Tuesday, May 16, 2017

Book Review: The Hate U Give

During the #BookBuddyAThon last week, my book buddy Michael and I chose to read The Hate U Give by Angie Thomas as our buddy read. This book absolutely blew me away and I am so glad that we picked this book to read together. I knew I had to take time to write a full review on this book to encourage folks to pick up this book because I truly believe everyone needs to read it, especially if you live in the United States.

Angie Thomas has written one of the most, if not THE most, important YA contemporary novels of the last decade. Many people are marketing this book as being inspired by the Black Lives Matter movement, and while that may be true, I would say that that is an extremely reductive description of this book. The Hate U Give is honestly so much more than that. This book captures the many struggles of people of color, especially black people, in the United States, specifically focused around police brutality, the killing of unarmed black people by American police officers, and the lack of justice that is brought to this community a regular basis though our justice system. Thomas has done sure a huge service to the world and especially the United States by writing this book and has written about this very delicate topic in a way that is accessible to anyone to get a glimpse into what it means to be black in the United States today. White folks need to read this book and understand what the people in our country are going through every. single. day.

The Hate U Give is narrated by our protagonist, Starr Carter, a black teenager in modern day America who lives two different lives - her life at home in Garden Heights, a low-income, gang ridden city, and her life at school in Williamson, an extremely affluent, upper class, predominantly black town. Starr struggles on a regular basis with what version of herself she should be in these two environments, fearing that being too much of herself would label her as a "thug" in Williamson and label her as "snobby" or "white" in Garden Heights. Starr is often exhausted by constantly putting on a front for her peers - something PoC struggle with regularly in the US. After fleeing a fight that breaks out at a party Starr attends in Garden Heights, she and her friend Khalil are pulled over by a white police officer on an empty street. Starr witnesses Khalil get shot and killed by this officer, and her story takes off from there.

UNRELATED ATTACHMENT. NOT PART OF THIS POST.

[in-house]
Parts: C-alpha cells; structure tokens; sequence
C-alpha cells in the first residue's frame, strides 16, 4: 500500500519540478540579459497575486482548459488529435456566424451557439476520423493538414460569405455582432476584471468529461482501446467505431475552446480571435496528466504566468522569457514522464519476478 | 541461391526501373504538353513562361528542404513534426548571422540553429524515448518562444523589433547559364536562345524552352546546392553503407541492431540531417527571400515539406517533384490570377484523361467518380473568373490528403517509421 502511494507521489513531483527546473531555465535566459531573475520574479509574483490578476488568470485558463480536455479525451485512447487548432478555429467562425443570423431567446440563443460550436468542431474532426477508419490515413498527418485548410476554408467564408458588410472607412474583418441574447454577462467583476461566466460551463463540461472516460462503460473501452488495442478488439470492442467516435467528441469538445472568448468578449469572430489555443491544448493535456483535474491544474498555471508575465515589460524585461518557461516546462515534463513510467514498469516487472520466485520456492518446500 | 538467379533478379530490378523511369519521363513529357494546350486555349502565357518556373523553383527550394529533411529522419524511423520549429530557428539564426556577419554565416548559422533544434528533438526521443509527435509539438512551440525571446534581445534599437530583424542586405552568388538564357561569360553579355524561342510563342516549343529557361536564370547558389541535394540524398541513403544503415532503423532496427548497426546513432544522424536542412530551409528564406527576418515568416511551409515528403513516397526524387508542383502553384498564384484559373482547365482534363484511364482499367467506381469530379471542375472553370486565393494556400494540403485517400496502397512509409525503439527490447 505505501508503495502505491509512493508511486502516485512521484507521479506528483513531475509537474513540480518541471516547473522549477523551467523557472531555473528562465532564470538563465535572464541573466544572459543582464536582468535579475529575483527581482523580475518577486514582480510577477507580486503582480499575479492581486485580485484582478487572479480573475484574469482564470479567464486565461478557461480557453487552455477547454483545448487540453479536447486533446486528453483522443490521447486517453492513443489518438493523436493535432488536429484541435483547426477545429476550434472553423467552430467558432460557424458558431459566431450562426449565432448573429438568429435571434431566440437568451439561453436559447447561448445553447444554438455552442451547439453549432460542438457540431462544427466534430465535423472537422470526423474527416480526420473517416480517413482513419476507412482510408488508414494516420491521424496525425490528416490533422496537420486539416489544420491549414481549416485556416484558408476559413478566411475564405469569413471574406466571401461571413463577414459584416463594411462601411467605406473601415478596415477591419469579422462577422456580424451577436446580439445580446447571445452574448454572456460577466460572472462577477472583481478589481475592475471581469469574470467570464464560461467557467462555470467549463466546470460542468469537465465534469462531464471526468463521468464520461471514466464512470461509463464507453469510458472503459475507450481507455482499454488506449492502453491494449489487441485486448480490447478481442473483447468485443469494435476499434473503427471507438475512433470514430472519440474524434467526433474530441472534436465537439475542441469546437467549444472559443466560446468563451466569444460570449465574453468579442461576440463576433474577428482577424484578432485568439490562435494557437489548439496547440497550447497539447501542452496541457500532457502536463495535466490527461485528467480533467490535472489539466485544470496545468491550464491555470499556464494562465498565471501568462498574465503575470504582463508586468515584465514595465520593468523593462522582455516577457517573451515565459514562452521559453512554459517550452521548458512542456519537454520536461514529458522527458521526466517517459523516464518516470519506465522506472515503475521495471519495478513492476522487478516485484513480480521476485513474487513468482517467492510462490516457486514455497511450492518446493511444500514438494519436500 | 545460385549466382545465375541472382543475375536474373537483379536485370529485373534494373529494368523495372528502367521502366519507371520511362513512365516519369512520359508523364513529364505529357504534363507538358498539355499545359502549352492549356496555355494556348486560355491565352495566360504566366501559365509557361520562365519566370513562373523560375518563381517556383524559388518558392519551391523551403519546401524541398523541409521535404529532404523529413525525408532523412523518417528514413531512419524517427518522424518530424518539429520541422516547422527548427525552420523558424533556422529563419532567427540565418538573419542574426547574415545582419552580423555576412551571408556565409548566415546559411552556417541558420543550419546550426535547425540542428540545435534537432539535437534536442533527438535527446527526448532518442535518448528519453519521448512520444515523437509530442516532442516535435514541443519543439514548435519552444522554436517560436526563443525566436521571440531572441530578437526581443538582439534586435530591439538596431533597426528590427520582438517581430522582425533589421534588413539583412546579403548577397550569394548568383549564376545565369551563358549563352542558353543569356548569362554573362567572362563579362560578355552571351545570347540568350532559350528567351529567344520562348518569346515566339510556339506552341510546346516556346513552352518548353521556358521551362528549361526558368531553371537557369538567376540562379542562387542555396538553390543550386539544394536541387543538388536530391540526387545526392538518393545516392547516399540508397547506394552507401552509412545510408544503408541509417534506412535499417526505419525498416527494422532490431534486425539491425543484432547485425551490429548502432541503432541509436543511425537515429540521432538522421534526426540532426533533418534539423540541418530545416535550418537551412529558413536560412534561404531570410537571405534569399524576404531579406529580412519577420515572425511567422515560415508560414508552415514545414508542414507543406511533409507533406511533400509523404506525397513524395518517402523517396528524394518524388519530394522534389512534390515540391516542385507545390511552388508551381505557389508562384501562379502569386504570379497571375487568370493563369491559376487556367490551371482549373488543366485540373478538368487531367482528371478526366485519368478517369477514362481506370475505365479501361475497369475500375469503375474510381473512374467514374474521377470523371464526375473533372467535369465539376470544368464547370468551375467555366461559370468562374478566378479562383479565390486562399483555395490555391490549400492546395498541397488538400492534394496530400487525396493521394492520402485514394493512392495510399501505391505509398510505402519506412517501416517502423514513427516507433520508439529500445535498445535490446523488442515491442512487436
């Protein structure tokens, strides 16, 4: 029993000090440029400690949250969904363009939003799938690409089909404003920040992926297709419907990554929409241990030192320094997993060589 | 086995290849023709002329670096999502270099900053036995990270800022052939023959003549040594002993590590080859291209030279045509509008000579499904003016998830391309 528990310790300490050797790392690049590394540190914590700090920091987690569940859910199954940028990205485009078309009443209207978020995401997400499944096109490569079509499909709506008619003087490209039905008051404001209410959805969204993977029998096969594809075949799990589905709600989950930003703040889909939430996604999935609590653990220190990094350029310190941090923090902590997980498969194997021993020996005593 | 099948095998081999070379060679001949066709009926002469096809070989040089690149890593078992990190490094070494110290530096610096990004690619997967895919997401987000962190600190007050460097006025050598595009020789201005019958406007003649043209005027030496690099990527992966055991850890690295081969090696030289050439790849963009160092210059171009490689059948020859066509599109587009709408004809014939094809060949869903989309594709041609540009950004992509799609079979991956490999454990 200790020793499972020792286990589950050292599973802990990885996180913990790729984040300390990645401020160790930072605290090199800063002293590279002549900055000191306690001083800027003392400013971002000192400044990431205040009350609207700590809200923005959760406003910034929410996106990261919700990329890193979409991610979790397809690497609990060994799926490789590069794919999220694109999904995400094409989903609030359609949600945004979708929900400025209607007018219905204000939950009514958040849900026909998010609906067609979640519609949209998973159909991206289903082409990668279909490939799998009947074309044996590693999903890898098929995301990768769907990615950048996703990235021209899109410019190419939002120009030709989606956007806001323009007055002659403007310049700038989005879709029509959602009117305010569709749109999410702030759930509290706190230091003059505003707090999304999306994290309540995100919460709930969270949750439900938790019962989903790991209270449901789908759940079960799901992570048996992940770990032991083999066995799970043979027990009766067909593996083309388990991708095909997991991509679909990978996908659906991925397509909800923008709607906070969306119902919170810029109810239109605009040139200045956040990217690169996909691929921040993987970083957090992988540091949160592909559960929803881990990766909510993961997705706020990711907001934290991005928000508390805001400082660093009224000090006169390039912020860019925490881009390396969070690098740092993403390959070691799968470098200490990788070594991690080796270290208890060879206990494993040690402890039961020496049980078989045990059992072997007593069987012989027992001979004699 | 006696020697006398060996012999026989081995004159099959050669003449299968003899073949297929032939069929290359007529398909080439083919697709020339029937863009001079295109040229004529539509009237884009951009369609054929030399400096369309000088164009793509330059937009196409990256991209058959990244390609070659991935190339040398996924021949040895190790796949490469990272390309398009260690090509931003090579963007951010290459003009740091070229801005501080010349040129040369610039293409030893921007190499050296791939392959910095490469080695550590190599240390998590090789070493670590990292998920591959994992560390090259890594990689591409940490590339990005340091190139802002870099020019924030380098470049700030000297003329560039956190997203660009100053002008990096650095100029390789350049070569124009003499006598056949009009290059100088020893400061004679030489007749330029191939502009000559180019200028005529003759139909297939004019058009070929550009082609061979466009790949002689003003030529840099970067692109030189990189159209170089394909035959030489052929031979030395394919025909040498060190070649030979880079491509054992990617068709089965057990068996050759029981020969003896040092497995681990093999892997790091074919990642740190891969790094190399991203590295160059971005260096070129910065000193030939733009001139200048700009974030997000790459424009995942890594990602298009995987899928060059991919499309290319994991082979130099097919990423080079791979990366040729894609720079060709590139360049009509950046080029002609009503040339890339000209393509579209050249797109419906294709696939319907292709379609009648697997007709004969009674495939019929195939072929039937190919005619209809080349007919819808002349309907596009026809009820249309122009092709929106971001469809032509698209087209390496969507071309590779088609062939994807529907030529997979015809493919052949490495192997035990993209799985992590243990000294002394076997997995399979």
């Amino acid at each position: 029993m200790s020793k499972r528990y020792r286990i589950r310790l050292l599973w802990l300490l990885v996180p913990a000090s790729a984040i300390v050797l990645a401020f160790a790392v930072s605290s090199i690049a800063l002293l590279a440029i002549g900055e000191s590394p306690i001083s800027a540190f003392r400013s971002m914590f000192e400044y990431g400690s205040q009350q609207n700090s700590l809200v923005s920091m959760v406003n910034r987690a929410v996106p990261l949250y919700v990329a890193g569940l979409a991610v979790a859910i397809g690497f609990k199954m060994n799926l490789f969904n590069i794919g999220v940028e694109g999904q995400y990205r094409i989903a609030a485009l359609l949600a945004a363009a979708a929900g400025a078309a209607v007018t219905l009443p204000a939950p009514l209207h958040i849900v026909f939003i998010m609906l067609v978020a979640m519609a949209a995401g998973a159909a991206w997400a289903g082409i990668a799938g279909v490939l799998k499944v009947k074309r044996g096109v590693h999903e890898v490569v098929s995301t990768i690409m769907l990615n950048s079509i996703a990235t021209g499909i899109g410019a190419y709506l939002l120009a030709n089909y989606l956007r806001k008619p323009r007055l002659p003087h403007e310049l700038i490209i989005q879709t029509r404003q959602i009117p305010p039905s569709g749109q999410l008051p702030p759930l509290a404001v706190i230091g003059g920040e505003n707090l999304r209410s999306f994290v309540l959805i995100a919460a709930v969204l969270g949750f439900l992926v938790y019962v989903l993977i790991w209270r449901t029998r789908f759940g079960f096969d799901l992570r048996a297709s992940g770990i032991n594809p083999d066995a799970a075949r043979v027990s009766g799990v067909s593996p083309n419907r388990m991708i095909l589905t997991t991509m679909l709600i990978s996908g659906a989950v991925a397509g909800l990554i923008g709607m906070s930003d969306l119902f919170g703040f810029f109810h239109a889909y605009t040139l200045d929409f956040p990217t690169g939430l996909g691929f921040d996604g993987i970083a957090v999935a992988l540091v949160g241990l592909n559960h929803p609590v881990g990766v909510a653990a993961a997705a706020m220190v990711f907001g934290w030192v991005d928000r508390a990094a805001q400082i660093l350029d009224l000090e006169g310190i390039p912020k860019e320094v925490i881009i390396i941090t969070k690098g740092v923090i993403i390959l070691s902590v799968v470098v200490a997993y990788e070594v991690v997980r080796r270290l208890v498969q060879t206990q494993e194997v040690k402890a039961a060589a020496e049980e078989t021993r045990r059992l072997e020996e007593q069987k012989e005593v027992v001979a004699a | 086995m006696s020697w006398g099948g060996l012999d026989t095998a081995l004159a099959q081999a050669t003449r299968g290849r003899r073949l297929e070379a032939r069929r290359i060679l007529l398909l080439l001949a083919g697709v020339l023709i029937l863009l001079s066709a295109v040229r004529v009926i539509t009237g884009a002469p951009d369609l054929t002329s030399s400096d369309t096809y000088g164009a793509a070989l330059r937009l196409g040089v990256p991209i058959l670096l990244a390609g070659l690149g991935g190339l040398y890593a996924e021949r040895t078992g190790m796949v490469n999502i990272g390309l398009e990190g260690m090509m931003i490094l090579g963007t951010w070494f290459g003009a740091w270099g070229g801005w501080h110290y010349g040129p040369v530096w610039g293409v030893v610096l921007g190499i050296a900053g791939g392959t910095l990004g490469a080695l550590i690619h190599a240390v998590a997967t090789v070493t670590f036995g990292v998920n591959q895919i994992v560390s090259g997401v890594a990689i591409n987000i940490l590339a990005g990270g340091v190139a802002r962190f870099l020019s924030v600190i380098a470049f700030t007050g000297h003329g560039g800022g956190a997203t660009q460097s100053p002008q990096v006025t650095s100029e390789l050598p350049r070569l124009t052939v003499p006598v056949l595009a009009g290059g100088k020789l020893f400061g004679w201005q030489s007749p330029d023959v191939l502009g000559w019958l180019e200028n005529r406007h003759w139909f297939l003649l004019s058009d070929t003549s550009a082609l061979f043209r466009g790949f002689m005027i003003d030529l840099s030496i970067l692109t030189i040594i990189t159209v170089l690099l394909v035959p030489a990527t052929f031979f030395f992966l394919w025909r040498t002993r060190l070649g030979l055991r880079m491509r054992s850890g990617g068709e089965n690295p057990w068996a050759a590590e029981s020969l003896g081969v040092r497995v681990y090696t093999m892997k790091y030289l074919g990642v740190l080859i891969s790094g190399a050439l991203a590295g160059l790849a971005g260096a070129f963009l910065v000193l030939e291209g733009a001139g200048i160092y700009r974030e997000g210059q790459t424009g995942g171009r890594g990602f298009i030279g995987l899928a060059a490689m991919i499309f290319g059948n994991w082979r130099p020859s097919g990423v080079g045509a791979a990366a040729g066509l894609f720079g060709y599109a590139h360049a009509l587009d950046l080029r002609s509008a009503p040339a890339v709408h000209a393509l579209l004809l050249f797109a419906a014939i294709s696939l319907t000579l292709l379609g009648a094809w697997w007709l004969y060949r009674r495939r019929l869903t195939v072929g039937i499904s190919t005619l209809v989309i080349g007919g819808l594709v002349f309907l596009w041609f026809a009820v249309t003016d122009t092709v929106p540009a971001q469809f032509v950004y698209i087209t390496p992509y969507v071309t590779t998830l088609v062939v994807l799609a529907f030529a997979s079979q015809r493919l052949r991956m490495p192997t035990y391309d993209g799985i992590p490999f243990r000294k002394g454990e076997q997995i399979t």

I see Starr in so many of the students that I work with. I work at a predominantly white institution (PWI) and the majority of our students come from very affluent backgrounds. A lot of our students of color feel this same identity struggle that Starr goes through on a daily basis. Many of the students I work with have witnessed instances of police brutality first-hand. Many of the students I work with have lost friends or family members in their home towns and have had to deal with the same level of grief Starr deals with in this story. This book hits so close to the stories I hear from my students on far too regular of a basis and my heart broke over and over again for them while I was reading Starr's journey. Books never make me cry, but while I was reading this story I definitely felt a lump in my throat, a knot in my stomach, and burning in my eyes. It was all just so real and appalling that things like this happen every day in the US.

Not only did Thomas write Starr's story in a way that the reader could really connect with her, but she wrote her supporting characters in a way that really painted a whole picture. The details of each characters' back story is so rich and detailed that you could tell that Thomas really took her time with this novel and did not take the responsibility of telling this extremely important story lightly. I could feel the pain of Seven's need to take care of her sisters that live in an abusive household. I could feel the struggle of Maverick trying to take care of his family by breaking ties with his gang and taking responsibility for the time he missed while in prison. I could feel the bond between Maya and Starr strengthen when they finally became fed up with Hailey's ignorance. I identified so much with Chris who strived to understand Starr and her life in Garden Heights and his willingness to use his white privilege to go to bat for her and her family. Every character's story painted a full picture and I really appreciate the care Thomas took when telling this story.

I also greatly appreciate Thomas being completely unapologetic in telling Starr's story. As the reader, you felt the anger and frustration and pain Starr felt. You were there right along with her and the only way you were able to do that was because Thomas was 100% honest with her own experience as a woman of color living in the United States. Though this is a work of fiction, you can tell that 99% of this story is true. The situations are true. The feelings are true. I truly appreciate Thomas's vulnerability in telling this story because it would not have had the same impact if she held anything back.

Of course, I gave this book a...
5/5 Stars

It would feel so wrong to give this book any other rating. The Hate U Give is so timely and so important. It creates discussion in the YA community about this topic and honest dialogue on racism and police brutality at the YA age is so essential. It is part of our nation's history and it is part of our nation's present, and if we don't continue to speak honestly about it, it will continue to exist. The more we talk about it on every age level, the more we can work together as a society to fight it. PLEASE READ THIS BOOK.

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